When one group of Crusaders led by Emmerich Count of Leinigen, reached Worms they demanded ransom from its Jews, who paid. But soon afterwards he sent his men to break into their houses, slaughtering the men and children and raping the women, with many commiting suicide to save themselves. Many Jews were burned alive in their synagogues. After seven days of this, the Jews who survived were offered the opportunity to baptism and convert to Christianity with the alternative of being turned over to the crowd to be torn apart. They were given time to think about it in the local synagogue, but when no answer came, the mob broke in and found all the Jews had committed suicide. The same thing happened as the Crusade went on to Mainz and Cologne, and throughout the Rhineland.

These Crusaders left in their wake new 'blood libel' and 'desecration of host' passions which in turn led to later attacks on the surviving Jewish communities wherever there was even the slightest rumor which provided a pretext and rallying cry. The spread of the Black Death throughout Western Europe, particularly between 1348 and 1350, provided a new pretext to blame Jews for catastrophe, in this case with the story that they poisoned water supplies to cause the plague and wipe out Christianity, with the hope that by persecuting them its spread would be checked [8]. Many Jews who survived were ultimately allowed to resettle in their old homes, but invariably in worse terms than before [9]. The Black Death and the resulting pogroms not only caused deaths and destruction of homes and shops of thousands of Jews, thus, but also intensified the popular Christian stereotypes of the Jews, many of which have remained the basis for anti-semitism in modern times.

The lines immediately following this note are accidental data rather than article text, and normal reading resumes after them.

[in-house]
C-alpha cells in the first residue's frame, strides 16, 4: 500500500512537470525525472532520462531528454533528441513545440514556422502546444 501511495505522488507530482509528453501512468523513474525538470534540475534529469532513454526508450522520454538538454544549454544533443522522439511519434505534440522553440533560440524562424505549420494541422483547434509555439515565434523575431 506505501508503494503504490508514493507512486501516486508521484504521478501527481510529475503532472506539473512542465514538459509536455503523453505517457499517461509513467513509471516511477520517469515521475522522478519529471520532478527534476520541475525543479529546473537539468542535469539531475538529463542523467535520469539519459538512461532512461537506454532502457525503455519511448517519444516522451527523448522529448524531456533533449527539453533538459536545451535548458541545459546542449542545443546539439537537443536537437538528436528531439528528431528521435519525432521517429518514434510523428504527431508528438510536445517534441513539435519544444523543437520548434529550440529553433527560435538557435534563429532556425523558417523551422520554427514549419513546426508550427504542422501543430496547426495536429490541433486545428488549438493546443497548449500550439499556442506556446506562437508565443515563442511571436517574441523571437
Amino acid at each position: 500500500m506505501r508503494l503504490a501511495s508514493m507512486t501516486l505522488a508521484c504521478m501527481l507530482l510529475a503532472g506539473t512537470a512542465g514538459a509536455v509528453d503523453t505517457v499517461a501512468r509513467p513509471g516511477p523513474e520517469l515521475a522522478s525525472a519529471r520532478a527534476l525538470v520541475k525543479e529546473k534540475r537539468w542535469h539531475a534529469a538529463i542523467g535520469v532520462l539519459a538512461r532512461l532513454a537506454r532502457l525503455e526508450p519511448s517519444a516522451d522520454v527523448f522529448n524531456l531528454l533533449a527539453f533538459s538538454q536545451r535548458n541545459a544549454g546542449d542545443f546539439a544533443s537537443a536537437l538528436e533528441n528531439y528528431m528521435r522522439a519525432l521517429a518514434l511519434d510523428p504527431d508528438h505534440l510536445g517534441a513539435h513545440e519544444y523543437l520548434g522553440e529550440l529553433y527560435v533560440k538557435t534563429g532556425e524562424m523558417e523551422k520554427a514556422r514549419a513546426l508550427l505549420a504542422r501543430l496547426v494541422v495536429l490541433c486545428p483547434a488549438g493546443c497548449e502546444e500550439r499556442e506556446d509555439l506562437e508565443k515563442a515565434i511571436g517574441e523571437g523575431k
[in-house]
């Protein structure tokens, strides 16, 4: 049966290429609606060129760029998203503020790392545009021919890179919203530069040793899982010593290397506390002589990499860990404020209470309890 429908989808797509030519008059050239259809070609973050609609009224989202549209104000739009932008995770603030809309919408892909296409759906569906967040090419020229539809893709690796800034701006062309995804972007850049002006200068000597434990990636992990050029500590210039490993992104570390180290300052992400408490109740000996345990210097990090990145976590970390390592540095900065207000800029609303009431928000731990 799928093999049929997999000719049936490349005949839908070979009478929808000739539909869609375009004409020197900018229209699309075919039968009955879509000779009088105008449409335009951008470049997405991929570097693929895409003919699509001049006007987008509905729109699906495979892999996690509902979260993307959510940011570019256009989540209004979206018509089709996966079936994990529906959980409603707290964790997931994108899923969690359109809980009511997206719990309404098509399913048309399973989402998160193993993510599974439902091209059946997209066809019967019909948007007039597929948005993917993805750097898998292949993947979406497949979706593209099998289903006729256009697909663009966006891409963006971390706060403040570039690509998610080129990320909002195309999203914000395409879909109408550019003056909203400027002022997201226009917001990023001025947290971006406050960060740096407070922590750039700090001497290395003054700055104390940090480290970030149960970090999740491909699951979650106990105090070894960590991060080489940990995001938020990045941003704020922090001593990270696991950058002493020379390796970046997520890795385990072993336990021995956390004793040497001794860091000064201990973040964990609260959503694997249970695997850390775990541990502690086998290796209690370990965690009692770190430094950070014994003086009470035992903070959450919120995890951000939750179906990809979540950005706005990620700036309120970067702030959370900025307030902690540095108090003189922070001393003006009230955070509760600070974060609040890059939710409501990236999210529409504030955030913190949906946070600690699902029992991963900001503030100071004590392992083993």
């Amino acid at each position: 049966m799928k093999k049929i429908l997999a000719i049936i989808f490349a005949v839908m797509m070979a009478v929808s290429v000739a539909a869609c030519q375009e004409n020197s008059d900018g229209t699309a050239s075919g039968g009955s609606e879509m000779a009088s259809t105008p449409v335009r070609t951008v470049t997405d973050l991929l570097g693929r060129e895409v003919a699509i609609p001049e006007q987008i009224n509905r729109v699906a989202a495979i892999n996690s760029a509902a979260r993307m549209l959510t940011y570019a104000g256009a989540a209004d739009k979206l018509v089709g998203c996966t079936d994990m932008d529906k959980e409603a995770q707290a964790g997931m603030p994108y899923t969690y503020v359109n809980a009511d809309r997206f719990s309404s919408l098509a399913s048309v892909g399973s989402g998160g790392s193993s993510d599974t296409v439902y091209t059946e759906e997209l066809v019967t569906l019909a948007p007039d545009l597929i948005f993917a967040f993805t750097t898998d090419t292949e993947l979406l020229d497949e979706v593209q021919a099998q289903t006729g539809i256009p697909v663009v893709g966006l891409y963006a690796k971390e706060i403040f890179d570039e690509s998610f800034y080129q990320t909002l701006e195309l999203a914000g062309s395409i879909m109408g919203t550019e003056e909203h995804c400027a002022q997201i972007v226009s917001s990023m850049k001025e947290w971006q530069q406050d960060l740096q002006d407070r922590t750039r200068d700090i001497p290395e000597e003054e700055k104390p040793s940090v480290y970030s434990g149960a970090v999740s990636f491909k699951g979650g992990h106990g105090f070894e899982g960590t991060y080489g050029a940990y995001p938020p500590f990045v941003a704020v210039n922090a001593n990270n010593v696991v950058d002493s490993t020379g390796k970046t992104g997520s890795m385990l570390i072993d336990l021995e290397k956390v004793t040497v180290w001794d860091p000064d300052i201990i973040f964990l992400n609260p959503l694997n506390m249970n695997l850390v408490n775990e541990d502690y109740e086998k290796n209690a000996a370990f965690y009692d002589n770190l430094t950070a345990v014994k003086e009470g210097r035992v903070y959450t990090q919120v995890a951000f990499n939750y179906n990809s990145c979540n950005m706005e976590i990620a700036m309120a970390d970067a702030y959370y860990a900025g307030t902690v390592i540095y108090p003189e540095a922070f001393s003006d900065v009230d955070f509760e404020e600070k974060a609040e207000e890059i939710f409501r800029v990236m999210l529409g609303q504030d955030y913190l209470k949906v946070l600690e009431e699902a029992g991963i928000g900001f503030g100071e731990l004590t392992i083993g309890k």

There often were massacres, as for example in Frankfurt in 1241, Munich in 1285-6 [10] and Amleder in 1336 [11]. Expulsions had been carried out in earlier centuries, but they always had been limited both in time and area. But now as royal authority extended more widely in each kingdom, so also did the expulsions become more permanent and extensive. Now there were sudden and violent deportations, sometimes for very long periods of time. They began in England, strangely enough the last country of Western Christandom to admit Jews, starting with the decree of Edward I issued on 18 July 1290, which was enforced for almost four centuries, until 1650 [12]. In France, Louis IX (1226-1270) enforced the decrees of the Fourth Lateran Council with great severity, decreeing the expulsion of all Jews from his kingdom as he left for the first Crusade in 1249. Philip the Fair (1285-1314) ordered all French Jews to be arrested (July 1306), following this up with a decree condemning them to expulsion and confiscation of their property, though this later was revoked by his successor. Charles IV expelled the Jews again in 1322, and it was only due to a financial crisis in 1359 that they were admitted again. In 1380 and 1382 there were riots against the Jews in Paris, and starting in 1394 they were expelled again, this time not to return for centuries, in some areas not until the start of the French Revolution four centuries later[13]. Jews were excluded from Russia from the fifteenth century until 1772, when masses of Jews were included as a result of the Russian annexation of Poland and Lithuania. They were banned from Hungary after 1376 [14], from Naples in 1510-1511, and from almost anywhere in Germany in the fourteenth and fifteenth centuries, though in some cases because of its lack of unity these deportations were temporary and local at best, with Jews simply going from one locality to another, and then ultimately returning to their original homes as time passed and the deportation decrees were annulled or forgotten by political and religious leaders who saw their own incomes falling in the absence of their Jewish advisors.